The Health Ministry today ordered the HMOs to reduce the number of PCR tests they perform, with health funds that exceed the daily quota will be fined, Channel 12 News reported.
The ministry is interested in transferring the majority of the public who are not at-risk to institutional antigen tests, so that the PCR tests will only be used by the elderly population and other groups considered at-risk.
The HMOs were instructed to gradually reduce the number of daily PCR tests according to the following outline. By next Monday, all health funds should administer a total of 175,000 PCR tests combined.
From Tuesday, February 1 to Monday, February 7, the funds must decrease the number of PCR tests to a maximum of 150,000 tests per day. In the next three weeks, the amount of PCR tests should drop to a maximum of 120,000 tests per day and from the beginning of March to a maximum of 65,000 tests per day.
HMO executives criticized the move and wondered how such a decision could be made at the height of the Omicron wave.
The Coronavirus Information Center said that "due to the very high levels of morbidity in the Omicron wave, it has been decided to target PCR tests to the at-risk population (aged 60 and over and patients with chronic diseases), which will allow HMOs to offer these groups drug treatments as soon as possible, thus preventing their possible deterioration into a serious illness."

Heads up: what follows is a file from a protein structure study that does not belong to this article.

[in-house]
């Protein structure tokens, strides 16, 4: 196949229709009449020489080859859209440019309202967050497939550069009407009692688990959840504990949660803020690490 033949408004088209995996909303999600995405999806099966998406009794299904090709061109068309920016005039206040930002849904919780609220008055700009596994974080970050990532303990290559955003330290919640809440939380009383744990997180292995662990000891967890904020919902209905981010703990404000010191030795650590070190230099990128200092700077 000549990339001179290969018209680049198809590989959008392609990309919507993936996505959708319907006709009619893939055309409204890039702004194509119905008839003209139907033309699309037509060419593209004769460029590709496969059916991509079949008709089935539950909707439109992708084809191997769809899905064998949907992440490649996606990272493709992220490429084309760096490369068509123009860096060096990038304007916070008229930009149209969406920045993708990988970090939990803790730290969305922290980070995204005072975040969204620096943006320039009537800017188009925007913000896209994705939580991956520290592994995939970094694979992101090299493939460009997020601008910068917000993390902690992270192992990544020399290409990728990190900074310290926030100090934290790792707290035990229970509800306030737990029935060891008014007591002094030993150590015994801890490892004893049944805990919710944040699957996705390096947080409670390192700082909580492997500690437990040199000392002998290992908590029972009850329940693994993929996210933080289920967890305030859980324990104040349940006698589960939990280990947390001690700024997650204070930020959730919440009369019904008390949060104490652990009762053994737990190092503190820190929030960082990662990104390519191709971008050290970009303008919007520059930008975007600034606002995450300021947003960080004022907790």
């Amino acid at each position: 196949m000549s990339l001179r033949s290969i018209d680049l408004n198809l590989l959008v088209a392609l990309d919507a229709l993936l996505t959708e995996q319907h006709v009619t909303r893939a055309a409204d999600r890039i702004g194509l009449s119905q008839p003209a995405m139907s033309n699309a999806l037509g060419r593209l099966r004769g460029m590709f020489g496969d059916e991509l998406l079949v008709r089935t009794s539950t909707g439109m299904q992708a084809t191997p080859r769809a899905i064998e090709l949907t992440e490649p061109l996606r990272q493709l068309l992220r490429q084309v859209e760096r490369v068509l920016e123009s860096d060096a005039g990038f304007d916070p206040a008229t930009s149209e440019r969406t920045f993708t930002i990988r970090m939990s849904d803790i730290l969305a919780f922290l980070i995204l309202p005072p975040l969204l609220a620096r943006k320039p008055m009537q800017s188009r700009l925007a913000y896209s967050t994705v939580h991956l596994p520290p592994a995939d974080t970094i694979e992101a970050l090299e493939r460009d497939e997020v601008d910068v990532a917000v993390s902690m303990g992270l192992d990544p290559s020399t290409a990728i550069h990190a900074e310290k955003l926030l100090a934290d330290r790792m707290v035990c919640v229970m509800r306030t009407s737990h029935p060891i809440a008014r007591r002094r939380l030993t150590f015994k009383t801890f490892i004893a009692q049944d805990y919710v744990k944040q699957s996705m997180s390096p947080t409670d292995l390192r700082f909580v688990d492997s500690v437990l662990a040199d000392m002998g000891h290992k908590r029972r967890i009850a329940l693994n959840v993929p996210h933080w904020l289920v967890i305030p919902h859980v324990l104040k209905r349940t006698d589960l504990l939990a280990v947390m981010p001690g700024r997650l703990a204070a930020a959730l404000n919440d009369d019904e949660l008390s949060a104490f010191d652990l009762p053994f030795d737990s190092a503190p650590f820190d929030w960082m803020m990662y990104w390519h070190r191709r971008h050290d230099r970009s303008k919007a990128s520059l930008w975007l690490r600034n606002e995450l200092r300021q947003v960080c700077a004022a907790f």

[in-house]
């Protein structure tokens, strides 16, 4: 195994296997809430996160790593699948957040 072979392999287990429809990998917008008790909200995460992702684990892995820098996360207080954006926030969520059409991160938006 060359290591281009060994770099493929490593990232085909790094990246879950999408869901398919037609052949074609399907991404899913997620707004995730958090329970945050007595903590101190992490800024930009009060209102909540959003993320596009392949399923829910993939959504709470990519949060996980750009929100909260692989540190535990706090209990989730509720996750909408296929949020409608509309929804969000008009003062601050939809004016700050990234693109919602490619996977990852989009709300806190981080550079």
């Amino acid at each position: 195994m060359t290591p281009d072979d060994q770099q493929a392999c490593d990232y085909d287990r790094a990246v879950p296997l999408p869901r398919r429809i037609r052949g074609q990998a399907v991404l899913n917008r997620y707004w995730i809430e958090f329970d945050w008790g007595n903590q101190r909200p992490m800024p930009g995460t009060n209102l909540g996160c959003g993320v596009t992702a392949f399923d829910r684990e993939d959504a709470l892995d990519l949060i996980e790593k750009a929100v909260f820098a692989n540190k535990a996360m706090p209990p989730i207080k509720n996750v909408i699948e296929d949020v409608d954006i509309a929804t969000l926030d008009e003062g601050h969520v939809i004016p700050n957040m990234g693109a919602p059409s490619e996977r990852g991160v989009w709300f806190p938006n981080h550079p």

"To promote the outline, discussions were held with the HMOs, which sent SMS messages to all patients with chronic diseases under the age of 60 to encourage them to perform PCR tests immediately after exposure. As part of the implementation of the process, the HMOs and companies modeled in the Home Front Command's management were given time to organize, in which separate routes were required to be built for at-risk populations, and the funds must have a process of scheduling appointments for tests which gives priority to at-risk populations," the headquarters said.
They added that "the non-at-risk population can perform an institutional antigen test in many different places after the National COVID Agency in the Health Ministry expanded its nationwide deployment. We are confident that the HMOs and the testing companies will be able to find the necessary balance and the appropriate way for each body to exhaust the policy for the benefit of the at-risk patients and direct the rest of the population to the antigen test. HMOs do this as routinely when they direct the insured to perform the most relevant test. We trust the experienced and professional health funds that will continue to work for the health of patients with a broad national vision."